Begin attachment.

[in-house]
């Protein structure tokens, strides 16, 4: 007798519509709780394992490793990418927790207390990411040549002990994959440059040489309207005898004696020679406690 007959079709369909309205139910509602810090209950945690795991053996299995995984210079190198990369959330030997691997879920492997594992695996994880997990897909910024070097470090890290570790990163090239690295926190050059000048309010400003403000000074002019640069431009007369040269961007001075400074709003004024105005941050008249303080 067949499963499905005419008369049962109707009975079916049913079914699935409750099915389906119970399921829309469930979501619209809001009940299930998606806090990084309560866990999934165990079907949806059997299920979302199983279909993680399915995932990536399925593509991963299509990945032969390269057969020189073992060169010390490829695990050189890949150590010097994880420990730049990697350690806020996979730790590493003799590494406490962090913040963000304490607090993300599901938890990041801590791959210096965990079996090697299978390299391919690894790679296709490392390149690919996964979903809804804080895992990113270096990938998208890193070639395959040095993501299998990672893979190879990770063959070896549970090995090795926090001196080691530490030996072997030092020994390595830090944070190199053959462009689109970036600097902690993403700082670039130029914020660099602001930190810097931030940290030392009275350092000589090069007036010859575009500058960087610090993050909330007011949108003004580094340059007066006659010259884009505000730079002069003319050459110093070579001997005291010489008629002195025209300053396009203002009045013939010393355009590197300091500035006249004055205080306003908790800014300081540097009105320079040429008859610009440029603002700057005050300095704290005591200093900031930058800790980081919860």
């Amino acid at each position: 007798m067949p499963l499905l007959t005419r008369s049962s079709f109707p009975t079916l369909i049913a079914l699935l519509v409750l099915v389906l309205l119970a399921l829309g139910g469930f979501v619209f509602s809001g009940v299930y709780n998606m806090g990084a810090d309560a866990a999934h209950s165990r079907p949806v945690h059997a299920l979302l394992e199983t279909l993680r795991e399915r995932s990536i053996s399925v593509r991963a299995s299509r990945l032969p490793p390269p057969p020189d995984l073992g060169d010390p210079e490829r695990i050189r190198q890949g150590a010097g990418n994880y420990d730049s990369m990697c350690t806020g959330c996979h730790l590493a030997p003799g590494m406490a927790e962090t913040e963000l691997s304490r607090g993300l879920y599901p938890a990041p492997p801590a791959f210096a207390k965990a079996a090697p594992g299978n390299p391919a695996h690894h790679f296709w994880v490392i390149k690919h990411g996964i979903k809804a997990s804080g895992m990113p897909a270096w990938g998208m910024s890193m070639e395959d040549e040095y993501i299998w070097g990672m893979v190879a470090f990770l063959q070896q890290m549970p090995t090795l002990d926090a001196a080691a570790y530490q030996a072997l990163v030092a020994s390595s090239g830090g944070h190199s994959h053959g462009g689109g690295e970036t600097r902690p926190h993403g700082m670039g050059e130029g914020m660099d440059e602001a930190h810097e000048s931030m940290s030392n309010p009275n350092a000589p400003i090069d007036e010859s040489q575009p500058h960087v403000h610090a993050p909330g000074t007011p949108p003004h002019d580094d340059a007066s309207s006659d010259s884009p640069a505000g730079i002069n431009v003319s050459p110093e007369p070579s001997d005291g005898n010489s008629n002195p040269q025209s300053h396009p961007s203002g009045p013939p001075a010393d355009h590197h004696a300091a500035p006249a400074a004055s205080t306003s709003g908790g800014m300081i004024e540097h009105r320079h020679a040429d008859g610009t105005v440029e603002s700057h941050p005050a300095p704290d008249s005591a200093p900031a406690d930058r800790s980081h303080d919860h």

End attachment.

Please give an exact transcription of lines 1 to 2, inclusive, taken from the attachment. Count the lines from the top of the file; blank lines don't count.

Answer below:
[in-house]
């Protein structure tokens, strides 16, 4: 007798519509709780394992490793990418927790207390990411040549002990994959440059040489309207005898004696020679406690 007959079709369909309205139910509602810090209950945690795991053996299995995984210079190198990369959330030997691997879920492997594992695996994880997990897909910024070097470090890290570790990163090239690295926190050059000048309010400003403000000074002019640069431009007369040269961007001075400074709003004024105005941050008249303080 067949499963499905005419008369049962109707009975079916049913079914699935409750099915389906119970399921829309469930979501619209809001009940299930998606806090990084309560866990999934165990079907949806059997299920979302199983279909993680399915995932990536399925593509991963299509990945032969390269057969020189073992060169010390490829695990050189890949150590010097994880420990730049990697350690806020996979730790590493003799590494406490962090913040963000304490607090993300599901938890990041801590791959210096965990079996090697299978390299391919690894790679296709490392390149690919996964979903809804804080895992990113270096990938998208890193070639395959040095993501299998990672893979190879990770063959070896549970090995090795926090001196080691530490030996072997030092020994390595830090944070190199053959462009689109970036600097902690993403700082670039130029914020660099602001930190810097931030940290030392009275350092000589090069007036010859575009500058960087610090993050909330007011949108003004580094340059007066006659010259884009505000730079002069003319050459110093070579001997005291010489008629002195025209300053396009203002009045013939010393355009590197300091500035006249004055205080306003908790800014300081540097009105320079040429008859610009440029603002700057005050300095704290005591200093900031930058800790980081919860």